Biashara Jazz Band
“Megenge” is one of the tracks passed on by musician Juma Ubao to the Tanzania Heritage Project while I was working for them. It was originally sourced from the Radio Tanzania archive in Dar es Salaam, which is very controversial in terms of ownership because the station grants zero rights to the recording artists. As a side note, this points to some of the problems related to Tanzanian music archiving initiatives. The artists are very unhappy that Radio Tanzania (now the TBC) have been selling bootleg cassettes and CDs of their music for years, with nothing going back to the musicians. Musically, however, the track is much more representative of the muziki wa dansi sound, but also seems to brim with various other influences. There’s a surf-y vibe to it with the bright guitars and a ferocious solo that I struggle to equate to the charming old timer, Jumo Ubao, who authored the track. As far as i know, this was never released officially, so this is an exclusive of sorts, 40 years after the fact.
Mim [pictured in the cover photo] is from Zanzibar but has been living in the UK for 20 odd years. She hooked up with longtime house producer Maurice Fulton in her hometown of Sheffield through a friend, and the result is a string of three albums that mix Fulton’s signature production with Mim’s taraab-influenced vocals and Swahili singing. She’s an incredible woman with a fierce perfectionist streak. Working with her on her return to Zanzibar was an exhilarating experience: she whipped the all-male band into serious shape over a week or so. This is one her best moments and a killer part of her live set.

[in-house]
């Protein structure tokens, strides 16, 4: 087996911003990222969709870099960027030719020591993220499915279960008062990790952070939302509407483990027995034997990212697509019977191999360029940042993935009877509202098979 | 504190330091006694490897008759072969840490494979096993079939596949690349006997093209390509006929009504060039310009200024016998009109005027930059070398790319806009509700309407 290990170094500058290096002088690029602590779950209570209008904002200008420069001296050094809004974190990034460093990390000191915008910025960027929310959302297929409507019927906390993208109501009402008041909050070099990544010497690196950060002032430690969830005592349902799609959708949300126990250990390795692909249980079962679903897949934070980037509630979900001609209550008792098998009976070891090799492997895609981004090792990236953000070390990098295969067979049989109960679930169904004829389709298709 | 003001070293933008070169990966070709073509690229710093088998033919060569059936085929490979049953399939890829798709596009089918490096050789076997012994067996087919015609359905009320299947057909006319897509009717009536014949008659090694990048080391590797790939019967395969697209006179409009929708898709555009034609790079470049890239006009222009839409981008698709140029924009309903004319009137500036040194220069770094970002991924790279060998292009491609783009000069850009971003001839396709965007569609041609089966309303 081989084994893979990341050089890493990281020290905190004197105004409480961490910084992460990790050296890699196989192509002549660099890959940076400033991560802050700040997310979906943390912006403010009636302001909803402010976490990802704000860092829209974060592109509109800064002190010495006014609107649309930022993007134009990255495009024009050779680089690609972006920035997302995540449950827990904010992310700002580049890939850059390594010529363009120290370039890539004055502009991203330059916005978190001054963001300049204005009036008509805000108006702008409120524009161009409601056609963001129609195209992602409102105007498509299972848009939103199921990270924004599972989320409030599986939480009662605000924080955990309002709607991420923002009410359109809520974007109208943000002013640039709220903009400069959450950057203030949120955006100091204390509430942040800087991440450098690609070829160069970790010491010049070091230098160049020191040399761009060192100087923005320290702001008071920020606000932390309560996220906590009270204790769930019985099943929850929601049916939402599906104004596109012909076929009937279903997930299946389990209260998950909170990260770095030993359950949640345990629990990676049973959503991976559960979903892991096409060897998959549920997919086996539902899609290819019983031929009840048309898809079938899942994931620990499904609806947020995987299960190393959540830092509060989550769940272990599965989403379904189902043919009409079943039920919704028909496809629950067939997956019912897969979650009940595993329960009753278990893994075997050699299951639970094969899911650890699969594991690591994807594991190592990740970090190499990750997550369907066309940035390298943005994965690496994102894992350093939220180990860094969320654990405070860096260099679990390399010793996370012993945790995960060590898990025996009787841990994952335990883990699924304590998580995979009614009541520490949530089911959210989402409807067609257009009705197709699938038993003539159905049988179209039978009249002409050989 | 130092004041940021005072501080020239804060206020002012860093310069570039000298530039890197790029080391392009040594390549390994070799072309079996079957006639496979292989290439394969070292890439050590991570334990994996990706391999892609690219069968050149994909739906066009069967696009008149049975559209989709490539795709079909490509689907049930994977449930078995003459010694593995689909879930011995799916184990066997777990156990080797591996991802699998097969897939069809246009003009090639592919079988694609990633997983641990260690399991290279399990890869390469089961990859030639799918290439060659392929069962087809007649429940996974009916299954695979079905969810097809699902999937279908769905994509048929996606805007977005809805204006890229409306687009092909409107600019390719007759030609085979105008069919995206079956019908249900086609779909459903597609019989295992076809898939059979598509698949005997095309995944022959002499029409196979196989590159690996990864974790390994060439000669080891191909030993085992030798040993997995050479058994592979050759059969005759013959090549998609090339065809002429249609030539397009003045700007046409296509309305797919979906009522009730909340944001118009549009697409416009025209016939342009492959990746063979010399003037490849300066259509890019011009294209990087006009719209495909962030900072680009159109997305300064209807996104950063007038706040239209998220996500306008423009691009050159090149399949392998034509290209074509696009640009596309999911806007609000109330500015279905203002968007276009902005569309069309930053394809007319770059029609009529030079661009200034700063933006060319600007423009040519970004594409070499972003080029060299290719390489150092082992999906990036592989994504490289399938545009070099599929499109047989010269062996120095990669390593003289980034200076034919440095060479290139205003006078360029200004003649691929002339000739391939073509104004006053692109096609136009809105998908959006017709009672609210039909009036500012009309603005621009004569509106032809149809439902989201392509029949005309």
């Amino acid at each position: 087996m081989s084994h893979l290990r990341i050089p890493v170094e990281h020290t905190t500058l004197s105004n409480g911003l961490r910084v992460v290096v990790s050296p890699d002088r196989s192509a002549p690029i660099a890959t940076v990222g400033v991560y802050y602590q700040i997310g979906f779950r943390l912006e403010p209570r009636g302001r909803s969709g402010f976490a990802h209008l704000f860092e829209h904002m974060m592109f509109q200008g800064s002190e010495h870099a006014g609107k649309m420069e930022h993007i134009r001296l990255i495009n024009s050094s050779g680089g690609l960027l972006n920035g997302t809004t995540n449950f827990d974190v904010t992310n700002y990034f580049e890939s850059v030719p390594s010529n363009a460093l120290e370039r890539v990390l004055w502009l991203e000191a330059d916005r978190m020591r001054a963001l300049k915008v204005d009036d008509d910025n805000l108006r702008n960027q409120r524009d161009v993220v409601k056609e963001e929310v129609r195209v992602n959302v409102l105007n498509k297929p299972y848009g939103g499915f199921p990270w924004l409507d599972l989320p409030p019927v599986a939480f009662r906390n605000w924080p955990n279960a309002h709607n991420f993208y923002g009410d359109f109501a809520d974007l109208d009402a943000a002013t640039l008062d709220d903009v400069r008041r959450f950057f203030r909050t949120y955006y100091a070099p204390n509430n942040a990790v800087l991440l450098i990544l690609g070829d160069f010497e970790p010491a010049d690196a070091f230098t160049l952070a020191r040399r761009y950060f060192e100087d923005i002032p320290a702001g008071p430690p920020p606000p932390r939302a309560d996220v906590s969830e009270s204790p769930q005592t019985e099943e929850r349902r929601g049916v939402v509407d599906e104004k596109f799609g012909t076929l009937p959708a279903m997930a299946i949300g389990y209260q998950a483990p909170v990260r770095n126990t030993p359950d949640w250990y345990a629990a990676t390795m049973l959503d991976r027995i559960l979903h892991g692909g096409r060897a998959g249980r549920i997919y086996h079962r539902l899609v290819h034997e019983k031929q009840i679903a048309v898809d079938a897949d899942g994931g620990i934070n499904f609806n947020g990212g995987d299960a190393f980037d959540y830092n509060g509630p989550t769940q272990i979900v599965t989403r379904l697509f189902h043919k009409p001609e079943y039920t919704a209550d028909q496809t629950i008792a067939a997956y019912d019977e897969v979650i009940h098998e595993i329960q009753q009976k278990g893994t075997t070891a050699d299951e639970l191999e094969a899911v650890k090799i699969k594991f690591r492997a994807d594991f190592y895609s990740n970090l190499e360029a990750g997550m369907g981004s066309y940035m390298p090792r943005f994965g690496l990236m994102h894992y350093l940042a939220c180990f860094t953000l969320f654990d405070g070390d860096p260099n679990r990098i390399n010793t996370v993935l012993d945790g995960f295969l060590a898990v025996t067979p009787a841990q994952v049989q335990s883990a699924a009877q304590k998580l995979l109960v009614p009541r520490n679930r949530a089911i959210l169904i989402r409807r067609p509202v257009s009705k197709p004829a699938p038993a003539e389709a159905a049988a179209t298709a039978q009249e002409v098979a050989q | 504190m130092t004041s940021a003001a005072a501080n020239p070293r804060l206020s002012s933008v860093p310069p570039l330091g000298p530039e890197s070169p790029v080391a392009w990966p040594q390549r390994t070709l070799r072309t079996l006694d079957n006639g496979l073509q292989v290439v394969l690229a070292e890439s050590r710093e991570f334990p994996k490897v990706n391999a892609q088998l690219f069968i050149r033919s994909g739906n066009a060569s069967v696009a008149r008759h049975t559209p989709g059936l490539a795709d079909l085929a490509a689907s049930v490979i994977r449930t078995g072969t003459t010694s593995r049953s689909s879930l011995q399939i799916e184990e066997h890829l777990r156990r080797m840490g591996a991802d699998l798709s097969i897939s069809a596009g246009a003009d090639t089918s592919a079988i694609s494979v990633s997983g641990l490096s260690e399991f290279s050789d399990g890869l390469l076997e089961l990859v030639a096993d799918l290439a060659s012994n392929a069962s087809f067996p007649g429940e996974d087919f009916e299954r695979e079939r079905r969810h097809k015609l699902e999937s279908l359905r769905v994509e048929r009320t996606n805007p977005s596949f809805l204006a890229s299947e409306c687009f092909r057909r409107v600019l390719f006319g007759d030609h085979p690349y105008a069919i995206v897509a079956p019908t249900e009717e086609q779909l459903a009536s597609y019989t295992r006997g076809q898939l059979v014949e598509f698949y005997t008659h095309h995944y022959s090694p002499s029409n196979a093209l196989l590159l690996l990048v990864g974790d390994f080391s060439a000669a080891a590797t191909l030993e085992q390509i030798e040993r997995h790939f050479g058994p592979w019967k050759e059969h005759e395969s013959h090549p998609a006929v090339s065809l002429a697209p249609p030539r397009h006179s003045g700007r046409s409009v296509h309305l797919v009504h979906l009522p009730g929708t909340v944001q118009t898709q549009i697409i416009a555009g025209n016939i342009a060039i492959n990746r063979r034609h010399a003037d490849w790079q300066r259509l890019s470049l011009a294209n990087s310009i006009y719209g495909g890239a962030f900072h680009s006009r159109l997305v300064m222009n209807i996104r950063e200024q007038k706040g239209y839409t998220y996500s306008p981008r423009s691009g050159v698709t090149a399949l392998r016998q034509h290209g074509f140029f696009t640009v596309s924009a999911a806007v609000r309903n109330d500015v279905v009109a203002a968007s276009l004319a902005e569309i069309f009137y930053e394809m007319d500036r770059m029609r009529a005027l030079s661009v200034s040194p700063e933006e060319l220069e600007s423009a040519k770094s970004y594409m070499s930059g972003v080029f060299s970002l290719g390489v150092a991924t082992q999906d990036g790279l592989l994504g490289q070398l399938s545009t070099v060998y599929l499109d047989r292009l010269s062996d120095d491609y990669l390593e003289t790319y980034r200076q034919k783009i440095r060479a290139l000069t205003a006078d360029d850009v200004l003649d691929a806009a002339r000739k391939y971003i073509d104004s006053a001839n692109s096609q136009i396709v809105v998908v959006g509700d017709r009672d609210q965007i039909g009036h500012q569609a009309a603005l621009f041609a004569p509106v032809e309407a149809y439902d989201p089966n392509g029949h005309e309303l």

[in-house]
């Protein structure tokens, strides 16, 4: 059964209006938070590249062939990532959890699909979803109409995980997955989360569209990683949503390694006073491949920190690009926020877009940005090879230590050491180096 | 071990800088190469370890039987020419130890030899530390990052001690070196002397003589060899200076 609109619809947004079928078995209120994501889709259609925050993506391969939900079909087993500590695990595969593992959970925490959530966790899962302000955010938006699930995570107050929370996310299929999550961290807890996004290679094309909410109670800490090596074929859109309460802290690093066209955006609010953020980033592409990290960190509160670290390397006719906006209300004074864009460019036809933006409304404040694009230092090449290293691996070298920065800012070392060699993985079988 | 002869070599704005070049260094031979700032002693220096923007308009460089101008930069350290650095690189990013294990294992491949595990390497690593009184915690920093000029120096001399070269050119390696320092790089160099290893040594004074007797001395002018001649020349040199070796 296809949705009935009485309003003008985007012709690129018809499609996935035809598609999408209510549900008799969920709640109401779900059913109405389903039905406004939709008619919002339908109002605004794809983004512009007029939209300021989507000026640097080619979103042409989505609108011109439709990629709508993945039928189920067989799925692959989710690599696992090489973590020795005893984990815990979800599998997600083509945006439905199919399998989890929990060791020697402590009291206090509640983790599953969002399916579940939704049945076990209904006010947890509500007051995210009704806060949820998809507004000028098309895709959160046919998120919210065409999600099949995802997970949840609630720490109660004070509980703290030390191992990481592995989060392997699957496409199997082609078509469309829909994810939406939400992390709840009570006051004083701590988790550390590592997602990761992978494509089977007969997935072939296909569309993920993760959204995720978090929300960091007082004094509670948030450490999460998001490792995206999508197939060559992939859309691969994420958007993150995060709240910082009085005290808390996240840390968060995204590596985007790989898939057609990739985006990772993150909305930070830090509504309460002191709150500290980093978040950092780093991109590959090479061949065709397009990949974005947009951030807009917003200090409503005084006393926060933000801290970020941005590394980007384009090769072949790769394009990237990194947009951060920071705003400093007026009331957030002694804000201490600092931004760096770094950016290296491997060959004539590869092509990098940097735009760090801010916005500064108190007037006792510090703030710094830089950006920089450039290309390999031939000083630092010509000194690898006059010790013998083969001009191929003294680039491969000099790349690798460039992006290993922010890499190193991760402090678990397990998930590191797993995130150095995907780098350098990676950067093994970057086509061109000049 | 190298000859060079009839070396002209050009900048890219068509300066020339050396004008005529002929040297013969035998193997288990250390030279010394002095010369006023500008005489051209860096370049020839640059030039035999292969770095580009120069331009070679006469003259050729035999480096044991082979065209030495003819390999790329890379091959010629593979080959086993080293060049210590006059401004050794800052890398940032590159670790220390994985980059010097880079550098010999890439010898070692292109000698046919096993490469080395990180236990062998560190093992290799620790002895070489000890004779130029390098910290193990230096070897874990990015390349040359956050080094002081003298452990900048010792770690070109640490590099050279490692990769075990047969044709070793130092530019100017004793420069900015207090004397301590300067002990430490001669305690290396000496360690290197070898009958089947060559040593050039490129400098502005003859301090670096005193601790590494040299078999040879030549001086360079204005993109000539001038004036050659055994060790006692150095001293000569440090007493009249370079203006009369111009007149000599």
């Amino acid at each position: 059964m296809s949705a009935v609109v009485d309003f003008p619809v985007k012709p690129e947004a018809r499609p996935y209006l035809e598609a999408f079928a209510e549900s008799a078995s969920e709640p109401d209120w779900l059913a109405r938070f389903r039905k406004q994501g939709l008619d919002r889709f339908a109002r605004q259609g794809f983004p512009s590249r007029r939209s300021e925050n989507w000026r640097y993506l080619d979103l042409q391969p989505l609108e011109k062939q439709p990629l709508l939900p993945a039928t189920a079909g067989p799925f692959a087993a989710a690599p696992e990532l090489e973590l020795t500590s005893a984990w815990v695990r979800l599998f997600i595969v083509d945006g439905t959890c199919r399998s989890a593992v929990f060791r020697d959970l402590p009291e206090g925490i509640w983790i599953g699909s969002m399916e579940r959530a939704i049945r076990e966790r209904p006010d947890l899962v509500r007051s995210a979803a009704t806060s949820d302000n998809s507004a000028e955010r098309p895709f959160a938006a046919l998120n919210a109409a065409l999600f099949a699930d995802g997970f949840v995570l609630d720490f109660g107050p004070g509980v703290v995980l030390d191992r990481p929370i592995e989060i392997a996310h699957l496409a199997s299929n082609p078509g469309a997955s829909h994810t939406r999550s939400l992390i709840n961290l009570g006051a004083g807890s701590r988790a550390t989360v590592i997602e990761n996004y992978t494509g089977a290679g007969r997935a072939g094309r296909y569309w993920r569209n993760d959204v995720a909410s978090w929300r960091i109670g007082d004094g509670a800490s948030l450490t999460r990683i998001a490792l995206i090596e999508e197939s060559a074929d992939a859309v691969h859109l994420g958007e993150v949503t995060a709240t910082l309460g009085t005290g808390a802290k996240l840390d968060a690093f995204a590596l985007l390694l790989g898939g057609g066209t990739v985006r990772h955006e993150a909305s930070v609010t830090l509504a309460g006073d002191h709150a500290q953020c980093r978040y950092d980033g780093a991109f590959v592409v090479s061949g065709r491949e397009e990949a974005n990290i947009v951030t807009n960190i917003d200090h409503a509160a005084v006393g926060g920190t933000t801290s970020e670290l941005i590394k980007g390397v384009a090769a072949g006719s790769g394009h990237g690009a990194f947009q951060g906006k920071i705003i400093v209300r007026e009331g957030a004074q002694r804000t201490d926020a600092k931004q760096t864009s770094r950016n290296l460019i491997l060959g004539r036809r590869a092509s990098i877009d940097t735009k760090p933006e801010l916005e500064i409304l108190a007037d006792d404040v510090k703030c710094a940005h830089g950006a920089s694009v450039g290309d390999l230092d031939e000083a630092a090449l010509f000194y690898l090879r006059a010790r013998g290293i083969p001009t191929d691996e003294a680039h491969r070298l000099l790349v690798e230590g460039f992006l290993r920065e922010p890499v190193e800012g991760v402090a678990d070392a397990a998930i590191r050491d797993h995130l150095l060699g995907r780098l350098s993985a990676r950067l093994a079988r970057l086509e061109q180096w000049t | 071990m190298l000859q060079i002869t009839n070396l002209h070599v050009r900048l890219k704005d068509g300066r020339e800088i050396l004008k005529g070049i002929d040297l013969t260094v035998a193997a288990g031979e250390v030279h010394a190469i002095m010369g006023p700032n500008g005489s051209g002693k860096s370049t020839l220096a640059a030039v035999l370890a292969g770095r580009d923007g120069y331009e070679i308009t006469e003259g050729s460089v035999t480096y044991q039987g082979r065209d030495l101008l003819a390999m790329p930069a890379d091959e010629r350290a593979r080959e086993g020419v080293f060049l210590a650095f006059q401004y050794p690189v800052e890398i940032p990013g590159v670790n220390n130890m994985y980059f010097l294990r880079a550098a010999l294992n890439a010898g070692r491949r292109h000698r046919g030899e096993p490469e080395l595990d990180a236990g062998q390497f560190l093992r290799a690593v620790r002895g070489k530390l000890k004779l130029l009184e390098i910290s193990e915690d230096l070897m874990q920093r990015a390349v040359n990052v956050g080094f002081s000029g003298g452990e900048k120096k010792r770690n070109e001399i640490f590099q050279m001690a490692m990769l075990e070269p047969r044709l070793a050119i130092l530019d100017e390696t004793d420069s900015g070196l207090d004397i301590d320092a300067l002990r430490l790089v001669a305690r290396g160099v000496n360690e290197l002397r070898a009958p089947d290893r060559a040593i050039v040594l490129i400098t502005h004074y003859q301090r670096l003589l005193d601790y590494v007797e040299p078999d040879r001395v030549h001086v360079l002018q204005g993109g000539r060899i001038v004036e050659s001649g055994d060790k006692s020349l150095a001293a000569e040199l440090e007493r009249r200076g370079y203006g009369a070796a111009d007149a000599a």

Jagwa Music is a crossover band. That’s not to say that there’s anything commercial about its sound, but nevertheless it truly strikes a chord with European audiences, despite that the group’s almost unheard of in their native country, Tanzania. Their full-on aural assault combines six drummers who seem to play independently of each other, a Casio keyboard run through a cheap Tannoy speaker system and distorted to hell, and a extremely charismatic, intense front man. They play local gigs in their neighborhood and, amazingly, at weddings. Beholding them perform on the street in a neighbourhood of Dar es Salaam at dusk was the most visceral, electrifying and actually dangerous music show I’ve ever seen. The audience were ripped on cheap spirits and weed, and whipped into a frenzy by the Jagwa onslaught operating at full force. Their short-lived project with the Teichmann Brothers from Berlin signaled further potential crossover with the art/electronic scene, but perhaps their unique sound is best left unfettered.